The conclusion is very simple! The stronger your throwing action has to be the closer your Power Hand needs to be placed to the defender’s Hip Region. Conversely, the lower the Physical Effort, of the attack, the closer the Power Hand is Placed to the defender’s Head.

Application of this Information

The initial purpose of this study was to determine the effect of changing a player’s Power Hand Placement on his throwing efforts. This evidence clearly indicates that throwing ability can be improved by the optimal placement of the Power Hand. This study has also shown that prior to changing Power Hand Placement the factors of the defender’s Tempo, Physical Effort needed to execute the attack and the Direction of Travel must be taken into consideration.

When using this information, to develop drills and other Coaching tools, you will need to take into consideration all factors that influence Power Hand Placement. Players will also need to learn to look to the opponent’s Posture and Counter Gripping Efforts for clues when deciding which attacks to use and the Power Hand Placement to make those attacks work.


The strong evidence produced by this study suggests that there is an optimal Power Hand Placement that changes with each throwing type. This study has also shown that the Tactical Variable of Power Hand placement is influenced by a relationship with other Tactical Variables of Tempo, Direction and Posture.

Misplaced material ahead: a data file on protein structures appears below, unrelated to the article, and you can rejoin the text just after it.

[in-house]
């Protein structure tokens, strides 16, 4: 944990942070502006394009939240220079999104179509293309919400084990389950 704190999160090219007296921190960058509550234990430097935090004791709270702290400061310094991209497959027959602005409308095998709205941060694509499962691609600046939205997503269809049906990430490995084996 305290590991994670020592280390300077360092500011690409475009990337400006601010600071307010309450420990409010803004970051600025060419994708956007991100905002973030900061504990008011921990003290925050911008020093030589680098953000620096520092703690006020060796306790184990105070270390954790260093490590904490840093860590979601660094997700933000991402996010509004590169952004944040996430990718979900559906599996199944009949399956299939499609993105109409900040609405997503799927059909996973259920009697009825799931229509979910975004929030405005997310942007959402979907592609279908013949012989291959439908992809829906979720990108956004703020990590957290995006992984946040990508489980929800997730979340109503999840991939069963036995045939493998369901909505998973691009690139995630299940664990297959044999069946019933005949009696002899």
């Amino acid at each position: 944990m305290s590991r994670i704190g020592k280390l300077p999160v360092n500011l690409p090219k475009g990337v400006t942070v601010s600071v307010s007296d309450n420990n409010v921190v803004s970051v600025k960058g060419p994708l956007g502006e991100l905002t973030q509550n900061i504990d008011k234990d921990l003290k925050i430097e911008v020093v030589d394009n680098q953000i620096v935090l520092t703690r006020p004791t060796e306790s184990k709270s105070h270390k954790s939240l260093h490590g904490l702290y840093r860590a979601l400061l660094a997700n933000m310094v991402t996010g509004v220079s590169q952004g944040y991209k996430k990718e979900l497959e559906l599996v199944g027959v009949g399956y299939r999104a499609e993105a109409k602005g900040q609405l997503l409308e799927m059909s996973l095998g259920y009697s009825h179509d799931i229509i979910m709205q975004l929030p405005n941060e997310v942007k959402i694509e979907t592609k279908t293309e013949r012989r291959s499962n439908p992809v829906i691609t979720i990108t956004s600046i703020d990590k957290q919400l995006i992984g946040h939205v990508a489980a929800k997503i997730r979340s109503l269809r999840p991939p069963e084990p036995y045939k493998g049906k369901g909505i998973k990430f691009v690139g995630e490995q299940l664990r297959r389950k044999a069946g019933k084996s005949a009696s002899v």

It is not enough to allow our players to experiment and learn by trail and error. This approach to learning to compete is simply too time consuming and serves no purpose. The coaching tools, such as this study, are few and far between but the lack of knowledge must not be used as an excuse to shirk the responsibilities of coaching. If the tools are available you should use them to your best advantage. If the coaching tools are not there, invent some of your own. If you accept the responsibility to build American Judo, through coaching, you must also accept the responsibility of creativity in your coaching efforts. Learn to use what knowledge is out there and invent what is not but never, never be satisfied to simply stick with the old training ideas just because no one else has lead the way for you.

The how, when and where of the application of this information will require study and creativity.

This page is provided by the author, George Weers, and published here by Neil Ohlenkamp, Encino Judo Club, California, USA. Last modified July 20, 1997.